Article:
Many of today’s new drug approvals and standard-of-care treatments have a companion diagnostic test that identifies biomarkers in a patient’s tumor tissue or blood to determine whether they are an appropriate candidate for the therapy. When those results show that they’re not a good match for the U.S. Food and Drug Administration (FDA)-approved treatment, the findings may identify a biomarker-directed clinical trial as an alternative option. Here’s how oncology nurses can help patients understand which clinical trials listed on their test results might be an option for them.
Oncology Nursing Society Issues a Call to Action for Using Appropriate Genomics Terminology for Safety and Quality
The Oncology Nursing Society (ONS) is calling all oncology nurses to become fluent in the ONS Genomics Taxonomy terms and to use them in their practice. Using consistent and correct genomics terminology minimizes confusion and misconceptions and contributes to the high quality and safe delivery of cancer care.
New NIH Program Aims to Increase Gene Therapies for Rare Diseases
To accelerate the development of gene therapies for the 30 million Americans who have been diagnosed with a rare disease, in October 2021 the National Institutes of Health (NIH), U.S. Food and Drug Administration (FDA), 10 pharmaceutical companies, and five nonprofit organizations announced the creation of the Bespoke Gene Therapy Consortium (BGTC). The consortium is optimizing and streamlining the gene therapy development process to help fill the unmet medical needs of people with rare diseases.
Genetic Disorder Reference Sheet: Familial Adenomatous Polyposis
Individuals with 10–100+ polyps may have a germline pathogenic variant in the APC gene, placing them at higher risk for developing colorectal, gastrointestinal, and other cancers. The condition is known as familial adenosis polyposis (FAP), and loss of function in the APC gene is the first step in the adenoma-to-carcinoma sequence. Some people have an attenuated form (aFAP), with delayed polyp growth and fewer polyps (see sidebar). As many as 20% are de novo, meaning that they are the first in their family to have an identified pathogenic variant.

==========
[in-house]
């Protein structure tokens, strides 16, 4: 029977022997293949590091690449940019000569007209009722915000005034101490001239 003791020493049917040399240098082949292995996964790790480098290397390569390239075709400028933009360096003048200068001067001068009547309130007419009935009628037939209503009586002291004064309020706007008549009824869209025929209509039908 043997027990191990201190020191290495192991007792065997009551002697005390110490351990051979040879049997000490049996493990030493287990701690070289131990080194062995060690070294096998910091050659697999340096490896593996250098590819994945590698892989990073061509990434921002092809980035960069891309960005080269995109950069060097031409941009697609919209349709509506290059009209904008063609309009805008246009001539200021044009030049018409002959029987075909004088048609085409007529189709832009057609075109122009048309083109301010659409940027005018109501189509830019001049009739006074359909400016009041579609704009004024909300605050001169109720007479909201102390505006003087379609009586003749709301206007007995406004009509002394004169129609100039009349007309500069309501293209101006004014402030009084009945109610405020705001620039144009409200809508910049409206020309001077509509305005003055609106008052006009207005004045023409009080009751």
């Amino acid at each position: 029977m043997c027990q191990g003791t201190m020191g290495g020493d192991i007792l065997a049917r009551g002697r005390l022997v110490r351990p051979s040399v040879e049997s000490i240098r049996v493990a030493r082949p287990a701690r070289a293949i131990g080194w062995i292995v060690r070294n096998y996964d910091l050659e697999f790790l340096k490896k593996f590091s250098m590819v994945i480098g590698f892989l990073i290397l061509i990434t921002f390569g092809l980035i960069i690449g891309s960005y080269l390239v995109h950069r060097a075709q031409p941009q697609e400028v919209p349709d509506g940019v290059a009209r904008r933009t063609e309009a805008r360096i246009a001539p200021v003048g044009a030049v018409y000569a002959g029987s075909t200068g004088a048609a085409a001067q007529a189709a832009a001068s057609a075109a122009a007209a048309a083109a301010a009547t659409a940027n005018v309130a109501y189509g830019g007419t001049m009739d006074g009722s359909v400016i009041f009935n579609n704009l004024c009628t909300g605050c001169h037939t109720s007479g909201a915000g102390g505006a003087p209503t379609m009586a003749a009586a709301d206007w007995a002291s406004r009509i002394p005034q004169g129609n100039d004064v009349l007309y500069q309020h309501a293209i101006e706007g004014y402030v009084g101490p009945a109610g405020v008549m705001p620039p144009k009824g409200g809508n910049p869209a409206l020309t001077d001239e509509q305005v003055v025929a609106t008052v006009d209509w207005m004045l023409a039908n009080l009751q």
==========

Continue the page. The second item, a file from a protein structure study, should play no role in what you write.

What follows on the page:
Genetic Counselors Help Patients and Providers Understand Biomarker Testing Goals and Results
Genetic counselors have a unique ability to explain complex genetic information to patients, providers, and our healthcare colleagues and to empower patients to take an active role in their healthcare decisions. We review biosignature data points and help explain the difference between variants that were acquired (somatic) versus those that may have a germline component, or possibly inherited from a parent. By working with oncology teams, genetic counselors provide guidance on potential next steps to evaluate variation occurrences and how providers, patients, and their families can use the information to guide their care.